“It’s a beautiful building – the marble, the architecture – with a feeling of tradition and history, where national issues have been debated and decided,” says Pete Weissman, an award-winning speechwriter who belonged to the club while he worked for a senator.

In addition to meeting in an impressive setting, the Senate club conducts business formally, carefully following Toastmasters protocol. “Professionalism and formality are things that reflect the institution in which the club resides, and that formality is represented in how the club runs meetings,” says Brandon Hirsch, director of operations in the office of Senator Dorgan.

Formality may play a role, but a key to the club’s success is that there is also plenty of fun. “A huge number of speeches focus on humor, which many people wouldn’t expect,” notes Hirsch.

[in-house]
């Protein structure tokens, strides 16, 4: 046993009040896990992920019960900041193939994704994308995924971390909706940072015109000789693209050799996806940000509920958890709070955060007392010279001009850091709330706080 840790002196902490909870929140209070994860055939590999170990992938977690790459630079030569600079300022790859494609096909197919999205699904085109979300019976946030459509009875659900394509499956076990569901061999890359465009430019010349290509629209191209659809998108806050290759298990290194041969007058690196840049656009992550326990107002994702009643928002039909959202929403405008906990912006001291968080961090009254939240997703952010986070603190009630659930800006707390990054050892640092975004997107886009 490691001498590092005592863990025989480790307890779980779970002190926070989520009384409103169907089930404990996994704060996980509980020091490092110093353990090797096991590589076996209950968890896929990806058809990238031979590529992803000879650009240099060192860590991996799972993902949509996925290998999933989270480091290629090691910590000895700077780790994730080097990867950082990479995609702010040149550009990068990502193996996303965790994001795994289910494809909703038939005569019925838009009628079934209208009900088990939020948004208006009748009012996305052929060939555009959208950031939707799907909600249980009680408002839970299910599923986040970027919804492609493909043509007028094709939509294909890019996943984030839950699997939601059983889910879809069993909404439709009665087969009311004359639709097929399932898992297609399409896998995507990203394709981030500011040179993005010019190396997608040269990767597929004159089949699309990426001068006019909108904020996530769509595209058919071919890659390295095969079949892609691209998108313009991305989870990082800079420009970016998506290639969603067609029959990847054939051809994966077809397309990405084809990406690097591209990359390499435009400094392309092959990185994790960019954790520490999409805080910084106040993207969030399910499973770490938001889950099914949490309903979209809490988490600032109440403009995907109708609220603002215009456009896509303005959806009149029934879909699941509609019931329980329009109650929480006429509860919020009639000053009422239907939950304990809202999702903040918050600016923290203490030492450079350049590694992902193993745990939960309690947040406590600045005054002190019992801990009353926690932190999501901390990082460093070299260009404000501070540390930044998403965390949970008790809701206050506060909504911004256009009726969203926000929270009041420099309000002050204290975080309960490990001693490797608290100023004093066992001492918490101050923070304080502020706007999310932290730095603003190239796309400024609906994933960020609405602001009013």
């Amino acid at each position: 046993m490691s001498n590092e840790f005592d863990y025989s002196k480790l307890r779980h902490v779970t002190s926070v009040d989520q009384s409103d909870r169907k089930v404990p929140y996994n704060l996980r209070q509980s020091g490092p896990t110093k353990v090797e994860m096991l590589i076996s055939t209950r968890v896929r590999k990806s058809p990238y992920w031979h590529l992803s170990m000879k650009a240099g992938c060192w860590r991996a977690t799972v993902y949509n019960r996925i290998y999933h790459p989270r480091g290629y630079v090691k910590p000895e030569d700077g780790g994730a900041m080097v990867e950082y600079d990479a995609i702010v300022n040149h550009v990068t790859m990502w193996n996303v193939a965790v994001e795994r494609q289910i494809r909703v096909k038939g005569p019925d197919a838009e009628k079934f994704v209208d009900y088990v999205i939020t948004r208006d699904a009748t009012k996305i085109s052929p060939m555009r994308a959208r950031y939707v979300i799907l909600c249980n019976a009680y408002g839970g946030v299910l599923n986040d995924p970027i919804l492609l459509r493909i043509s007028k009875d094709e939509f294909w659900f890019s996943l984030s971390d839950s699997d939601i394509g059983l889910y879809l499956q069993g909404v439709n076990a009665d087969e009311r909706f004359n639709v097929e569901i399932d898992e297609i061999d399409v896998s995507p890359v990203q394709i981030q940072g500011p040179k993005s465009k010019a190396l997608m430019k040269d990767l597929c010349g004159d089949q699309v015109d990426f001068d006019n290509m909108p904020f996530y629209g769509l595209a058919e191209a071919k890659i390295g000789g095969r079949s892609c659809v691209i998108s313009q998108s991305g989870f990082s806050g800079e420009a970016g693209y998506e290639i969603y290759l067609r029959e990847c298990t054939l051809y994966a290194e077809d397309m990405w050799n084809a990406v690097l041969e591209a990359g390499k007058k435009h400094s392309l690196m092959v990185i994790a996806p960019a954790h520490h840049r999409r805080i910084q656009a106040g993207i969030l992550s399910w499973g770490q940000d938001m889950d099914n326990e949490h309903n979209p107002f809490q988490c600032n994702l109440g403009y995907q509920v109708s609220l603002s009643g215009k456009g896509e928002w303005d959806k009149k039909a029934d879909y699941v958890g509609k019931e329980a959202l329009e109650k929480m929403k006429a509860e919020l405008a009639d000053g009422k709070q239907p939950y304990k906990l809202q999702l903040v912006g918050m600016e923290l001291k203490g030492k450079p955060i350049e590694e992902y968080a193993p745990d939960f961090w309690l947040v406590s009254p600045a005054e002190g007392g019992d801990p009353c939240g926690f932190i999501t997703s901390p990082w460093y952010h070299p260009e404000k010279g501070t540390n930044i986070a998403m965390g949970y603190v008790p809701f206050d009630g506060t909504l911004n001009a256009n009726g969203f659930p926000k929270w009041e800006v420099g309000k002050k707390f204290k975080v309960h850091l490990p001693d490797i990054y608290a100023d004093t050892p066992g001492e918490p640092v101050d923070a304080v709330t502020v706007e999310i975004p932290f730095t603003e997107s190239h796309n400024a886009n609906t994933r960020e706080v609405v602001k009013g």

A few examples from recent months: an ode to American cowboys delivered by a member after a trip to Texas; a humorous exploration of the benefits and social consequences of not owning a television; one member’s self-deprecating tale of succeeding in life despite constantly being below average; and the toast a club member practiced for his brother’s upcoming wedding that chronicled both tender and hilarious moments from their youth. 

Away from the Fray
In Washington, D.C., the very place where partisans come to join the political fray, the non-political atmosphere of the Senate Toastmasters club is refreshing. Weissman, who now operates his own communications strategy firm in Atlanta, Georgia, refers to the club as “a non-political oasis in an institution that has become very partisan.” For club members, the common goal of improving communication and leadership skills supersedes political and ideological differences.